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The Effect of Vitamin Supplements on Urine

author image Jill Lee
Jill Lee has been working as a Web writer since 2007. Her favorite topics include fitness, nutrition, pets, gardening and technology. She also works as a medical transcriptionist. Lee is currently pursuing a degree in health information management at Western Nebraska Community College.
The Effect of Vitamin Supplements on Urine
A woman taking daily vitamins in the bathroom. Photo Credit: AVAVA/iStock/Getty Images

Like many foods and medications, vitamin supplements can change the characteristics of your urine. Most urinary changes, including those caused by vitamins, aren't cause for concern. Talk to your doctor before starting or altering any vitamin or supplement regimen, especially if any of your vitamins are prescription or if you take other medications.

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Color Changes

Changes in color are some of the most common urinary effects of vitamins. If you're staying hydrated, your urine should appear clear or a pale yellow color most of the time. Riboflavin, or vitamin B-2, found in many multivitamins and B-complex supplements, can turn your urine bright yellow or yellow-green. High levels of vitamin C can give your urine an orange hue. These are harmless side effects.

Odor Changes

Your urine may smell strange after you begin taking certain vitamins. As with color, B vitamins are the likely culprit for odor changes that aren't attributed to anything else, though any vitamins you're taking can alter the smell of your urine. B vitamins often give urine a "vitamin-y" smell, so if you've noticed your urine smells similar to your daily supplement itself, that's likely why.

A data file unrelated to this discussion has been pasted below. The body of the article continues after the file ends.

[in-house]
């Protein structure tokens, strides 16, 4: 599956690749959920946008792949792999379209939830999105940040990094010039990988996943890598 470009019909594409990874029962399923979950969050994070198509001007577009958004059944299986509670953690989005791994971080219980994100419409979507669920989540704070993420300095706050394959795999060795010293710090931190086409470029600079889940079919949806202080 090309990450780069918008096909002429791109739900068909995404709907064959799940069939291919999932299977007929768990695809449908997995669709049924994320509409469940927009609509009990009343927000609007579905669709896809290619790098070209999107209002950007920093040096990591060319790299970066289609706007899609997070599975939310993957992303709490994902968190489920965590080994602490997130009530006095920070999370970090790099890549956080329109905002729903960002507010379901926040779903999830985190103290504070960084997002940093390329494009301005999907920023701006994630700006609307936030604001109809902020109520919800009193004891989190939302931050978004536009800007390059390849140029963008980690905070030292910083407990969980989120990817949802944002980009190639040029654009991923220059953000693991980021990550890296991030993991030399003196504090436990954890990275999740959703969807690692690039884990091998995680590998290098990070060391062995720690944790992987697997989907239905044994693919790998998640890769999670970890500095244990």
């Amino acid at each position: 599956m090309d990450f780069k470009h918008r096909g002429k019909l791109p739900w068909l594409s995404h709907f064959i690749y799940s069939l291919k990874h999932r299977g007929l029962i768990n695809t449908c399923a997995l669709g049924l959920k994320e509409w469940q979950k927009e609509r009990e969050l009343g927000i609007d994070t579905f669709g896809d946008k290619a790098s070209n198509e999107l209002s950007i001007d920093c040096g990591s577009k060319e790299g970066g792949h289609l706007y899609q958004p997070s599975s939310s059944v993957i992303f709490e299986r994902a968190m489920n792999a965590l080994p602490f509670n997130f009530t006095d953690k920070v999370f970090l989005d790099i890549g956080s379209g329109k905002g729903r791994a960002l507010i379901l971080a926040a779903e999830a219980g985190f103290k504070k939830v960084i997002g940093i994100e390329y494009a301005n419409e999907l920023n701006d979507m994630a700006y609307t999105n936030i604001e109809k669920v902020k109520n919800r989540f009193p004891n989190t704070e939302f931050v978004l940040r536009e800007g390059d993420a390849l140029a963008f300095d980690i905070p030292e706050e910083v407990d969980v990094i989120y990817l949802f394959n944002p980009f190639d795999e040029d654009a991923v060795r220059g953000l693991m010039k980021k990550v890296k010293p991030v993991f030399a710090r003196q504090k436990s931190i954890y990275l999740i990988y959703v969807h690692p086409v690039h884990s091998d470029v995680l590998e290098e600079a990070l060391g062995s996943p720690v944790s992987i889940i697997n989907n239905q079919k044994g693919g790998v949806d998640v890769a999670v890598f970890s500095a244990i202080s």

Urine Frequency

Most people urinate four to eight times per day, according to Harvard Medical School. You may notice you're going to the bathroom more frequently if you're taking vitamin C. The vitamin is water-soluble -- your body doesn't store it -- so any excess is excreted through your body's waste systems. Vitamin C acts as a diuretic, meaning it helps your body eliminate excess fluids. Up your water intake if you notice you're urinating more often to prevent yourself from getting dehydrated, especially if your urine is darker than usual or smells like ammonia.


You shouldn't ignore certain urinary changes. You may have a urinary tract infection if your urine has a foul smell, particularly if it's associated with burning, frequency or urgency. Urine that smells sweet can be an early sign of diabetes or a sign of Maple syrup urine disease if it smells like syrup. Vaginal infections, metabolic diseases and liver diseases can also change the smell of your urine. Vitamins won't cause back pain, fever or painful urination, but these symptoms can be signs of an infection. While dehydration can lead to dark urine, hepatitis can also cause this color change, so make an appointment with your doctor if your urine is persistently dark, even after upping your fluid intake.

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